We were waiting outside the queue for an hour with a rising sense of excitement, fuelled by the expectation of the thronging queues and animated, massed crowds. Standing there waiting, I had time to take in all around me and was amazed by the advertising. It was, I realised everywhere, outside the main centre I could understand, but even here, flanking the patient, queuing masses, were the words, “Lalbaugh has opened its door to beauty. Step in”. Somehow it felt wrong, felt like actually everyone was queuing to get a facial.

In the meantime the battle between the swarm of people trying to cut in to the queue, and the marshals meant to be keeping them at bay seemed to be on the verge of descending in to a full on riot, police were loitering with intent and batons drawn, it was just at this point that We spotted our man on the inside and had to make for the queue; brilliant! Now I have fought crowds in Hong Kong as a child, elbows out, eyes open, always aware of where my family were as well as the path to my destination, but this was an entirely different game altogether; I was genuinely worried for my health for a few minutes, not least when one of the marshals started trying to manhandle me out of the queue just as I was about to succeed in getting in. He was  seemingly questioning why I, a foreigner should be allowed to cut in, a thought I couldn’t really fault him for as I was asking the same thing myself ‘why should I get in ahead of all these people genuinely clamouring to see the King? He’s not even my god, I don’t have a god…’

Through sheer persistence it all got settled and I was in… Conspicuous, and being eyed suspiciously by those around me, but in. The highlight of the formal queuing was the arrival of a Bollywood star who sauntered past most of the line, until a suitable  murmur of recognition had built up, and then with timing from years of knowing when to maximise attention he stopped to receive the flocks of excitable fans (all ages and both genders) wanting autographs and photos before continuing on his way.

After winding our way round the temple complex, some permanent, some erected for the Ganapati Fest, we arrived at the final turn. And after queuing for 12 hours, waiting in line while ungrateful foreigners jump the queue at the last moment, you turn that corner and….it is all over in the blink of an eye, well almost, it must last all of a minute as there are marshals furiously shoving everyone along so as not to hold up the 12 hours of queue still behind.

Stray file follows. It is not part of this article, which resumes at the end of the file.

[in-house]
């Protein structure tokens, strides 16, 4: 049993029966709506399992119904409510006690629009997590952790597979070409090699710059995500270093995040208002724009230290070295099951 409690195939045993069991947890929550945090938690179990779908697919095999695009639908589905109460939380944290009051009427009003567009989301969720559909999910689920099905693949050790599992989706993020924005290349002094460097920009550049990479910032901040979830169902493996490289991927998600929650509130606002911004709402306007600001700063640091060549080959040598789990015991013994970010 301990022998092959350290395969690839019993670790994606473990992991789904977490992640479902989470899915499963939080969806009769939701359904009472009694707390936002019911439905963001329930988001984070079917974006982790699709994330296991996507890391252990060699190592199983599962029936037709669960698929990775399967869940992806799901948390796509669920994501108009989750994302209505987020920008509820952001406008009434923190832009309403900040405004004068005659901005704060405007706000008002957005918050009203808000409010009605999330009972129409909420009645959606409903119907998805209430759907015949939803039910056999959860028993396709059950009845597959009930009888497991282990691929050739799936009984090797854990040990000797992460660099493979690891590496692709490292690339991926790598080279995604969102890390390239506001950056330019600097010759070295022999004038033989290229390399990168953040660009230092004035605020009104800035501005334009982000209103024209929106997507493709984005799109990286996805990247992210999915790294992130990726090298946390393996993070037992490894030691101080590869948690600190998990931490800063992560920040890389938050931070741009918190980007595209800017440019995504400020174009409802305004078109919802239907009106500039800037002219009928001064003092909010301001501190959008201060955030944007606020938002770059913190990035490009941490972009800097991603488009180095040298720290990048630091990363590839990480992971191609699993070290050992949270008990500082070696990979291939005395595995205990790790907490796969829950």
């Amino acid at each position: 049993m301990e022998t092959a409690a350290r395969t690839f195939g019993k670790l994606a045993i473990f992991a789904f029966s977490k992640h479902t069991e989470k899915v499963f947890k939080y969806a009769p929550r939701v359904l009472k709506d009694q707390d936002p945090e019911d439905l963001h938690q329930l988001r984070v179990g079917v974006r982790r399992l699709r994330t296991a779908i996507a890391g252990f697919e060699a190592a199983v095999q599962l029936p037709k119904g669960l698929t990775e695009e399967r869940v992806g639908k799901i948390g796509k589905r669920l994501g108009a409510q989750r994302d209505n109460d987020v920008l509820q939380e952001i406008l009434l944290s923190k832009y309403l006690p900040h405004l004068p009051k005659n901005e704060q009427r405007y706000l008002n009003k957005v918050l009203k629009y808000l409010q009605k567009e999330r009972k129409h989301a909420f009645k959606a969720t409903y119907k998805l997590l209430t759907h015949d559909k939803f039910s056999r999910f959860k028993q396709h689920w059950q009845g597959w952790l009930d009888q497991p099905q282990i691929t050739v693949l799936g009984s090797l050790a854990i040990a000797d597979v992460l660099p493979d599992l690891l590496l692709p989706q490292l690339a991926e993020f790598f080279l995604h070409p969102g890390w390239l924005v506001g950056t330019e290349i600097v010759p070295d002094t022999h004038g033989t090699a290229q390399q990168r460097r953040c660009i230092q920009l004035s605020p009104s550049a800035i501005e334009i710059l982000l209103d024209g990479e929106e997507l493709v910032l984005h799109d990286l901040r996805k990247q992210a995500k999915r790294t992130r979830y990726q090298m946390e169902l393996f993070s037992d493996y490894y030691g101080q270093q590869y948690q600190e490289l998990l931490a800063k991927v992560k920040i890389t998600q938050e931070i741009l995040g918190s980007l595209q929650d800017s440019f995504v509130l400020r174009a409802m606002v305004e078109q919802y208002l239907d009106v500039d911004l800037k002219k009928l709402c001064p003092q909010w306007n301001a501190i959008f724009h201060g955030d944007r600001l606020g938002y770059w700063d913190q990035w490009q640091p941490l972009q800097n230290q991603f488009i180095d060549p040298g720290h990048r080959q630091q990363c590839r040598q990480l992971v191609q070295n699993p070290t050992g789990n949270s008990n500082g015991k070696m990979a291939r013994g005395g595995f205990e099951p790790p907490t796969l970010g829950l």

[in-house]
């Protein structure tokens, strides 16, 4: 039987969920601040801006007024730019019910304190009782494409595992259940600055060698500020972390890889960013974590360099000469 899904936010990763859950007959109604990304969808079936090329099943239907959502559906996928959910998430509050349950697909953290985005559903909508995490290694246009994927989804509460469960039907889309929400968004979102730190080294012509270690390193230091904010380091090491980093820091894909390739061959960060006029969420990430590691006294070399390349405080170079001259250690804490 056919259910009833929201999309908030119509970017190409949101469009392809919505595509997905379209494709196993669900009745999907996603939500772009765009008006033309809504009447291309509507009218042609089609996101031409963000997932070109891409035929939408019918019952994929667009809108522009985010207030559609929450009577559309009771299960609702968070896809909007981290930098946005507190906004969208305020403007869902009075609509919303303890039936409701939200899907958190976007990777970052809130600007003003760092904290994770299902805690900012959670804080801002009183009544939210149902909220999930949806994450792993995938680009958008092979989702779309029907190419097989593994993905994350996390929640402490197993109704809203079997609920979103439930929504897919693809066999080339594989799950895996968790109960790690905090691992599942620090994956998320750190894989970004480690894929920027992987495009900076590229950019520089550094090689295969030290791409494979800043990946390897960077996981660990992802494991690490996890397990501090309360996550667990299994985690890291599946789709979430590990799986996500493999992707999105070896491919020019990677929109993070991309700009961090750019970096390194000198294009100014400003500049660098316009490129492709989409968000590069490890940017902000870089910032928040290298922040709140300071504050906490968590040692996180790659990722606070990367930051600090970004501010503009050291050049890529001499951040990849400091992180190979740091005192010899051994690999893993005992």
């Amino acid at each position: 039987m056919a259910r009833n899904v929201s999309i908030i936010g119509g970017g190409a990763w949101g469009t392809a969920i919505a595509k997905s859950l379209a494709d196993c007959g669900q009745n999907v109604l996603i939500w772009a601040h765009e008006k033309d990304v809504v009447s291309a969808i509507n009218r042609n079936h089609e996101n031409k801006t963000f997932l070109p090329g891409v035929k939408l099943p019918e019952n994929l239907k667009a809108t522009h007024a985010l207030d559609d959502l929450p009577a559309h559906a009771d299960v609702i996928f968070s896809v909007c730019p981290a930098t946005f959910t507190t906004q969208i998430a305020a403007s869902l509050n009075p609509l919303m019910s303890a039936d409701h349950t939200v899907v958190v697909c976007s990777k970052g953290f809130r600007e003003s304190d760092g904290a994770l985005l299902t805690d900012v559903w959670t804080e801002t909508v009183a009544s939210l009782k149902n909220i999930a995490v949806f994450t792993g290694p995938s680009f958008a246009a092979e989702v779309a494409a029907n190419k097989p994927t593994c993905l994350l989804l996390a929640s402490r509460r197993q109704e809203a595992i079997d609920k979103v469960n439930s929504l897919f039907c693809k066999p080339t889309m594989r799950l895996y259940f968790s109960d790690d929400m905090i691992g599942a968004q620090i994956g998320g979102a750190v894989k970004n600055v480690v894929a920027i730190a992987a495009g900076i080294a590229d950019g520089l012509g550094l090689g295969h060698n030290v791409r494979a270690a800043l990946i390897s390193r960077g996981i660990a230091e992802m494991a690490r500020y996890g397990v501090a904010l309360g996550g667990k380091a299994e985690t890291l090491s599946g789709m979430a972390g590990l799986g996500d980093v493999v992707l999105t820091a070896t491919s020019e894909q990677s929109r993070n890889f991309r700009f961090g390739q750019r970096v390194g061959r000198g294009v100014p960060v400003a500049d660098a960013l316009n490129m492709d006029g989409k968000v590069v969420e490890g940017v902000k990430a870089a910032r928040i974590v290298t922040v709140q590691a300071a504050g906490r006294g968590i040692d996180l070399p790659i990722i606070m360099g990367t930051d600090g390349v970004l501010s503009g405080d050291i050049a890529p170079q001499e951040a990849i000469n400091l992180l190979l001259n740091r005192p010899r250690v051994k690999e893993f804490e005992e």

Still, it is a magnificent sight, not just the Ganesha, but the whole hubbub, chaos, the energy, the colour, the noise, the pressure of so many people straining to see their god, to make their wish. And that is the crux of it, they say that you should make a wish when you are in front of the idol and it will come true; and what was my wish, well if I told you that it wouldn’t come true would it…!?

R,

Advertisements

Responses

  1. R,
    you have witnessed what i havent so far 🙂

    great!!!

  2. Whoopee! God blessed? A post! A miracle! 😉


Leave a Reply

Please log in using one of these methods to post your comment:

WordPress.com Logo

You are commenting using your WordPress.com account. Log Out /  Change )

Google+ photo

You are commenting using your Google+ account. Log Out /  Change )

Twitter picture

You are commenting using your Twitter account. Log Out /  Change )

Facebook photo

You are commenting using your Facebook account. Log Out /  Change )

w

Connecting to %s

Categories

%d bloggers like this: